The Story of Earth: The First 4.5 Billion Years, from Stardust to Living Planet

The Story of Earth: The First 4.5 Billion Years, from Stardust to Living Planet

by Robert M. Hazen
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The Story of Earth: The First 4. 5 Billion Years, from Stardust to Living Planet 4.3 out of 5 based on 0 ratings. 3 reviews.
leopardiNJ More than 1 year ago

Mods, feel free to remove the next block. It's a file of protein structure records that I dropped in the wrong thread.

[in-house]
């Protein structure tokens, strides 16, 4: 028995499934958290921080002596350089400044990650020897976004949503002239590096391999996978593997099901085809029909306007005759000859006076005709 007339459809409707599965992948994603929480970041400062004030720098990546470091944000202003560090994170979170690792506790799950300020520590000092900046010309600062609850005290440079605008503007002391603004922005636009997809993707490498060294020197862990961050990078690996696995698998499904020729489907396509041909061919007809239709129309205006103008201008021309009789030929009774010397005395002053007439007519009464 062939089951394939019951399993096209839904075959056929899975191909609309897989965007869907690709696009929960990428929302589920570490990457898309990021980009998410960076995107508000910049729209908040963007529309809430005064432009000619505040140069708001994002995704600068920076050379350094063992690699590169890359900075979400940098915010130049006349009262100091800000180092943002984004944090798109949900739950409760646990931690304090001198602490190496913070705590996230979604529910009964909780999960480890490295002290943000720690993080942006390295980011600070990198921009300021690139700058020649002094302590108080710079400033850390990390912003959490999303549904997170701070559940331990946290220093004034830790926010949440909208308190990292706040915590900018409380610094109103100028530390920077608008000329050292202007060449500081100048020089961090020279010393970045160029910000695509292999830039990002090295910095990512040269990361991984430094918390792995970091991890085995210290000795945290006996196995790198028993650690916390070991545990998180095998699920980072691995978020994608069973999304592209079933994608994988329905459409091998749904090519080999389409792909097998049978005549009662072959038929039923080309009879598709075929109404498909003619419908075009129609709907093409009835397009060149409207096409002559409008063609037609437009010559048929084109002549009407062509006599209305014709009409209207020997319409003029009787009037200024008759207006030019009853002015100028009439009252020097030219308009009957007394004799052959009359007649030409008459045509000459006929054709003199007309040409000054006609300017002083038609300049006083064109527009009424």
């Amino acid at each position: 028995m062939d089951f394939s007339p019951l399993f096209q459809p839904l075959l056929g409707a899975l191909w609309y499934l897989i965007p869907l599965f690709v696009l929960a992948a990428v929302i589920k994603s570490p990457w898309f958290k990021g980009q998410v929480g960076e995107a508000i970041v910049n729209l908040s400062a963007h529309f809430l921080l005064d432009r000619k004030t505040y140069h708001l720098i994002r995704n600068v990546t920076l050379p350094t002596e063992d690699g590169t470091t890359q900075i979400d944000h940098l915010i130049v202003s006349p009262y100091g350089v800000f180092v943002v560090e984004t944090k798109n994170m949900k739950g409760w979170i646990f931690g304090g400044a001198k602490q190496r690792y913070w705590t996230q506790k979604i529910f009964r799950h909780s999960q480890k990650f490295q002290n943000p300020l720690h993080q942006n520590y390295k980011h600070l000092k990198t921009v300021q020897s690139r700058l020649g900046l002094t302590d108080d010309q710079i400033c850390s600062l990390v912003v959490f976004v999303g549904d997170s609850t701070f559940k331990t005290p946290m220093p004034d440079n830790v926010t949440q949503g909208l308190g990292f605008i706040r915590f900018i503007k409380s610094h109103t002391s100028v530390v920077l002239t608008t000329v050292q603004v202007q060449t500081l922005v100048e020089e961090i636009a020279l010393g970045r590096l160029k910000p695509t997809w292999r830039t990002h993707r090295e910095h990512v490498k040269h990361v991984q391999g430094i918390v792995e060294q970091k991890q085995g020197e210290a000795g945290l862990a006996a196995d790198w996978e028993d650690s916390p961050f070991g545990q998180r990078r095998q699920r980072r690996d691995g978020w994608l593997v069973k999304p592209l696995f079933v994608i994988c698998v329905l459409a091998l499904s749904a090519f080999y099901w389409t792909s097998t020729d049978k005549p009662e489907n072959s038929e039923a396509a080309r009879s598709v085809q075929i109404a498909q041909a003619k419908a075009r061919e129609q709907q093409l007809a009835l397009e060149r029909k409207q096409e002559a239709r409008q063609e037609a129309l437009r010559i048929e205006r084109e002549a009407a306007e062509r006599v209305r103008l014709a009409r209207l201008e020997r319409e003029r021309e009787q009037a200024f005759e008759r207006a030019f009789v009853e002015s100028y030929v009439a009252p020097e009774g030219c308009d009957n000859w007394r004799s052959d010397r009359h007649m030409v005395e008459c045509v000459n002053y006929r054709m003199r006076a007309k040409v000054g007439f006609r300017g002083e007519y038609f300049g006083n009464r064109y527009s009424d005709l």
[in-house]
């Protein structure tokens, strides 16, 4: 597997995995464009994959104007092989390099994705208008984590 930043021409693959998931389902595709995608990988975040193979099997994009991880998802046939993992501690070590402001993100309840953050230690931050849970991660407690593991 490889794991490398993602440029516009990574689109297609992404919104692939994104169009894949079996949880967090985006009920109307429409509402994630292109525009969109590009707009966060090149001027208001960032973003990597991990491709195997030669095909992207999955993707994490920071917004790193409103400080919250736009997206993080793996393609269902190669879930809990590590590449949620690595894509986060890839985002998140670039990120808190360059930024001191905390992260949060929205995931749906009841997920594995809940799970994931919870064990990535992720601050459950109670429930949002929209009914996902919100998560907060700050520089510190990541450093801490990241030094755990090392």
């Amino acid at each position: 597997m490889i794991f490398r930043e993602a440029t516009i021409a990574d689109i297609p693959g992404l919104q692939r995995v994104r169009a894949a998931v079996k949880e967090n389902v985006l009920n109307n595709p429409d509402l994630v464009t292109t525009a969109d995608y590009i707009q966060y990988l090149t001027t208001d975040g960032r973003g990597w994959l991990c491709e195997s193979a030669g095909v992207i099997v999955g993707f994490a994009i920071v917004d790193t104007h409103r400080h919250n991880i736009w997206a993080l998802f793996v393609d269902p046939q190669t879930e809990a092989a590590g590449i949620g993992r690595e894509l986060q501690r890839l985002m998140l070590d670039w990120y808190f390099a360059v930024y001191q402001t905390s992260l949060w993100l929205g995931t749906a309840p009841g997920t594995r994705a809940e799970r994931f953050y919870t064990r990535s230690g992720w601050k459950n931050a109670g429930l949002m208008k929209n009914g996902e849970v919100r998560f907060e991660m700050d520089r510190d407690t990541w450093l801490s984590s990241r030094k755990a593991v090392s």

Commentary on Impressionistic art usually includes the caveat that the work must be seen from a distance, the observer should be somewhat removed from the technique. Up close Impressionistic art becomes meaningless blobs of color. Similarly, most textbooks about Earth are simply strings of definitions without any overall thesis about the fundamentals of how the Earth works. Robert Hazen has written this little book with the broadest possible and often unabashedly poetic strokes. Conjuring up memories of James Lovelock's Gaia Hypothesis, the author suggests a framework for understanding the Earth; namely, the co-evolution of rocks and life. The approach, however, while in some sense valid and often entertaining, does not lead to any novel insights. Evolution is, after all, a word that predates Charles Darwin. As such, we use it in many different ways. We speak of the evolution of concepts and ideas and, in modern times, of stellar evolution - which most certainly occurs outside of any interaction with life forms. The author fails to explore the distinction between abiotic and biotic evolution. Silicate evolution is predictable and directional and basically irreversible - it is not the result of any kind of process of "natural selection" as biological evolution is. Without question, the Earth's lithosphere bears the imprint of life in its surficial rocks. Perhaps some component of that largely sedimentary imprint carries over to the metamorphic and even igneous rocks. However, in terms of the overwhelming mass of the Earth, differentiation would have proceeded much as it did - yielding a granitic continental crust and a mafic/ultramafic sea-floor and mantle - irrespective of whether life had ever evolved on its surface. There are undoubtedly lifeless planets out there where silicates have "evolved" and which exhibit much the same distribution of ore and gem minerals, for example with, perhaps, the exception of iron ores. While The Story of Earth was not meant to be a scholarly work, the complete absence of any notes or references (and minimal illustration) is a serious flaw. The author does not often get down to specifics but, when he does (such as in his discussion of elevated oxygen concentrations of the atmosphere), it book would have benefitted the non-scientist reader to have pointed in some way to the source of the author's claims. Richard R. Pardi Environmental Science William Paterson University
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